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Expert Could Testify that Cancer Treatment Caused Long-Term Cognitive Deficits


A three-year-old boy had a stage IV tumor removed. Further surgery was required to remove lymph nodes and his fifth finger to the wrist. Thereafter, the child underwent one month of a high-dose treatment with Interferon-alpha (IFN-a), followed by 11 months of a low-dose IFN-a treatment.

 

The boy’s father sued the doctors and their practice group for medical malpractice. Specifically, the complaint alleged that they failed to timely diagnose his son’s melanoma and the treatment with IFN-a caused long-term cognitive deficits, resulting in future loss of earnings and future life care expenses for the child. The doctors and the practice group moved to preclude expert testimony regarding the alleged causal relationship between IFN-a treatment and long-term cognitive deficits or, in the alternative, for a Frye hearing (see Frye v. United States, 293 F 1013 (App.D.C. Dec 03, 1923)).

 

The Onondaga County Supreme Court denied the doctors’ and practice group’s motions to preclude the expert testimony or for a Frye hearing.

 

The Appellate Division of the New York Supreme Court, Fourth Department, affirmed. The court held that the trial court did not abuse its discretion in denying that the motions seeking to preclude the expert testimony of a physician and a neuropsychologist and properly denied the motions seeking a Frye hearing.

 

The trial court did not abuse its discretion in denying the motions seeking to preclude the expert testimony of a physician and a neuropsychologist. The court reasoned that the doctors and practice group supported their motions with the expert affidavit of a board-certified neuropsychologist, who opined that the theory of causation for the child's cognitive deficits espoused by the father's experts, i.e., that the IFN-a treatment caused those deficits, was not generally accepted in the scientific community. The doctors’ and practice group’s expert acknowledged that chemotherapy can cause damage to healthy brain tissue and result in cognitive/neuropsychological deficits, but he disputed that IFN-a is a chemotherapeutic agent. In response, the father provided the redacted affidavit of his undisclosed expert, a board-certified physician in pediatrics and pediatric hematology-oncology, who opined with a reasonable degree of medical certainty that the child's neurocognitive, educational, and emotional disabilities were caused by the use of IFN-a to treat the melanoma and that this theory of causation was supported in the scientific community. The father's undisclosed expert disputed the assertion of the doctors’ and practice group’s expert that IFN-a is not a chemotherapeutic agent. The father's undisclosed expert supported the expert’s theory of causation with numerous articles discussing the negative cognitive effects experienced by adults during and after treatment with IFN-a and the negative long-term effects of chemotherapy treatment on the developing brains of children. The father's undisclosed expert conceded that there were no studies regarding the long-term cognitive effects on children from IFN-a treatment.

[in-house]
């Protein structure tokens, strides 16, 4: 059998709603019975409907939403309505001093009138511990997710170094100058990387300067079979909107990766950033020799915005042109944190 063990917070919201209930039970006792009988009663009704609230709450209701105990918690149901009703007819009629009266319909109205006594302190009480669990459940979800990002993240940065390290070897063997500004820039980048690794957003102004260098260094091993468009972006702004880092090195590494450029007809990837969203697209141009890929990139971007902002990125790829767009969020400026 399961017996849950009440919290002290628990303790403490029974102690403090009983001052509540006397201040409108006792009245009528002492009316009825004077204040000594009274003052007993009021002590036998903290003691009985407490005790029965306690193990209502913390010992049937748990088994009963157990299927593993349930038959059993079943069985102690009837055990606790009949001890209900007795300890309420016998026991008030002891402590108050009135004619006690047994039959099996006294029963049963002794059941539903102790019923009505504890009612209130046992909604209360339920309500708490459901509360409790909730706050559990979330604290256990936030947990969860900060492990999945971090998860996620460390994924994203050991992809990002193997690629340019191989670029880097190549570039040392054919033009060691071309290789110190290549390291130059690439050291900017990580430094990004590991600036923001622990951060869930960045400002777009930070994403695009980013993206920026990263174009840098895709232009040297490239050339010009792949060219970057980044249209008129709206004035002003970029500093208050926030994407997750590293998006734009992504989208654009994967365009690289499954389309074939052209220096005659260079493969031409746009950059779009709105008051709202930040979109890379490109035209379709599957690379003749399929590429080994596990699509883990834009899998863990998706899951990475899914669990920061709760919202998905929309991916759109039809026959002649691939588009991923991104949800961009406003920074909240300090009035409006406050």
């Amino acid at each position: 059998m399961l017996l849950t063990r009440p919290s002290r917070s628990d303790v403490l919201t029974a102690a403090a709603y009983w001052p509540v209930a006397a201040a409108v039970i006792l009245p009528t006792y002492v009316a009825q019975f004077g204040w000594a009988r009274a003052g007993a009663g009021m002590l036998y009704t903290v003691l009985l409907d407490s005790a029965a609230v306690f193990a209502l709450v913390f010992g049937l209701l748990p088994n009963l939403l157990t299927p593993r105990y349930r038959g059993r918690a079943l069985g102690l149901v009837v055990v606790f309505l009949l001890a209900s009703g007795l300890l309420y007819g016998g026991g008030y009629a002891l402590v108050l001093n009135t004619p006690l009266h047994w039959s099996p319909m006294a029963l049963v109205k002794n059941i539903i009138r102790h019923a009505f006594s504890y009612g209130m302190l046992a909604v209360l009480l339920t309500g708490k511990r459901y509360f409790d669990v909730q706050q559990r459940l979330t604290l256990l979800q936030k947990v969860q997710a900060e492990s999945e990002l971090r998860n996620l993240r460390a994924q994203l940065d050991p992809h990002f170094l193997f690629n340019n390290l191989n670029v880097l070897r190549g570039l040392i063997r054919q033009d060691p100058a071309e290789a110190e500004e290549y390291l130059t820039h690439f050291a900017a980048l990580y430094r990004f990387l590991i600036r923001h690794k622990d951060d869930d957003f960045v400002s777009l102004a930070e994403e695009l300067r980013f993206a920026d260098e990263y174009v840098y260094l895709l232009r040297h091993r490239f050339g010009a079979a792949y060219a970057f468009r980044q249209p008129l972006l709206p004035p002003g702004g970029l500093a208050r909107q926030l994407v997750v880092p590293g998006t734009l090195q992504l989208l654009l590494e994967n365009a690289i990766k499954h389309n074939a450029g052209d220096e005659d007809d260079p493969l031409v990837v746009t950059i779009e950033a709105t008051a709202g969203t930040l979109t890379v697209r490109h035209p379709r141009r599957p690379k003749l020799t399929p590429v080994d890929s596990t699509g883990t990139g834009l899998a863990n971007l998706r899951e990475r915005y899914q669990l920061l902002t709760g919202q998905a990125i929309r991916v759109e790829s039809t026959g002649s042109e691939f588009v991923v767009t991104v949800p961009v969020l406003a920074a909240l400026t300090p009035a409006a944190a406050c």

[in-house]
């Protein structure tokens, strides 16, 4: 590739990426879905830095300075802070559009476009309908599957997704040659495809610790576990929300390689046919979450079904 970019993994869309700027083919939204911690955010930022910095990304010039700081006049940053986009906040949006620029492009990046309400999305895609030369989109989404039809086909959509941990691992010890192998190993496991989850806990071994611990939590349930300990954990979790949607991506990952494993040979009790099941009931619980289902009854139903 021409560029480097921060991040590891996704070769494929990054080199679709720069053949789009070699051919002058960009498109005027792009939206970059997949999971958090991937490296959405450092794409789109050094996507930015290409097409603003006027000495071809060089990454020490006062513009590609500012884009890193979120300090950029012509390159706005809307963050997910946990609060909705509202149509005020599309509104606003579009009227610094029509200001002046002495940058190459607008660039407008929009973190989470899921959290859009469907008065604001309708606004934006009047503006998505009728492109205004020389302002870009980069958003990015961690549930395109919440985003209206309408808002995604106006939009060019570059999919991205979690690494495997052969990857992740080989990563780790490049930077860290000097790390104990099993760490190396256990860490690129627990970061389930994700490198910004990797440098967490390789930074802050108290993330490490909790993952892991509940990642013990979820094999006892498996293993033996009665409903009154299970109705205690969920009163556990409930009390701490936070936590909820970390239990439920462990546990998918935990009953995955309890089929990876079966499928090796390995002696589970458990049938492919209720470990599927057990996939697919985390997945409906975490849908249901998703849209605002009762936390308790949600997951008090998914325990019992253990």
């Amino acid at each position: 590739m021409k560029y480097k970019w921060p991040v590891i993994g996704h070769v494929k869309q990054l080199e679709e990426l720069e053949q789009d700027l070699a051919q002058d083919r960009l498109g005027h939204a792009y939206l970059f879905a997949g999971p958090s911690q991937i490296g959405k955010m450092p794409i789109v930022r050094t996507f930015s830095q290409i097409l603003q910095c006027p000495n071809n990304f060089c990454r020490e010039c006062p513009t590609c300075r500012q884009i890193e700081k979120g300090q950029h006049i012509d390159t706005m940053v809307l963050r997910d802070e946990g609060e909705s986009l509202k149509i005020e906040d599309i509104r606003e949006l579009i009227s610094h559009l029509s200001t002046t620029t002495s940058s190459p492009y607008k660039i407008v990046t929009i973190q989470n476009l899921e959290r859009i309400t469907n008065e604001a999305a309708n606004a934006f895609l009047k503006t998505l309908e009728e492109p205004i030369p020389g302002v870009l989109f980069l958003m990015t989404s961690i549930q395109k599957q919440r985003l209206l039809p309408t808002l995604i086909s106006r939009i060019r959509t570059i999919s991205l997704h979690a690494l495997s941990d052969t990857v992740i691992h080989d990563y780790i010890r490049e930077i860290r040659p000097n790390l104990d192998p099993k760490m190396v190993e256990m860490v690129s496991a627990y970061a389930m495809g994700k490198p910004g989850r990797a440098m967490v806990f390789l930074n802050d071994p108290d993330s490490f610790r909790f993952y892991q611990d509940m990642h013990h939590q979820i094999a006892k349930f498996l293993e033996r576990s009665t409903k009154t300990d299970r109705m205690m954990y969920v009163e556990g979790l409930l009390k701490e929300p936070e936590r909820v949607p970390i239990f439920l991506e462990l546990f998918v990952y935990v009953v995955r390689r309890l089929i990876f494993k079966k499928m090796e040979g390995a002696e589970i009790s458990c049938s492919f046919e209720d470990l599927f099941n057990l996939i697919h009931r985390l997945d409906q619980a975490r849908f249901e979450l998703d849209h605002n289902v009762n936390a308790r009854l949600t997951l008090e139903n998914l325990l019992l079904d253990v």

The trial court properly denied the motion seeking a Frye hearing. A Frye hearing does not address the reliability of a certain expert's conclusions, but instead whether the expert's deductions are based on principles that are sufficiently established to have gained general acceptance as reliable. At a Frye hearing, the court considers whether there is a proper foundation for the evidence to be admitted at trial. The court concluded that the trial court did not abuse its discretion in determining that there was a proper foundation for the father’s expert’s evidence. The father’s experts laid a foundation for the theory that the child's cognitive deficits were caused by treatment with IFN-a with generally accepted medical principles of the cognitive effects on adults treated with IFN-a, a chemotherapeutic agent, and the cognitive effects of chemotherapy on the developing brain of a child. The court explained that the underlying support for the theory of causation need not consist of cases or studies considering circumstances exactly parallel to those under consideration in the litigation. It is sufficient if a synthesis of various studies or cases reasonably permits the conclusions reached by the plaintiff's experts. The fact that there was no textual authority directly on point was relevant only to the weight to be given to the testimony, but did not preclude its admissibility.

 

The Appellate Division of the New York Supreme Court, Fourth Department, affirmed the trial court’s denial of the doctors’ and practice group’s motions to preclude expert testimony or for a Frye hearing.

 

See: Johnson v. Guthrie Medical Group, P.C., et al., 2015 WL 506274, 2015 N.Y. Slip Op. 01124 (N.Y.A.D. 4 Dept., February 6, 2015) (not designated for publication).

 

See also Medical Law Perspectives, November 2014 Report: More Than Skin Deep: Skin Cancer Misdiagnosis and Other Liability Issues

 

See also Medical Law Perspectives, May 2013 Report: Drugs, Dosage, and Damage: Physician Liability for Prescribing or Administering Medication

 

 

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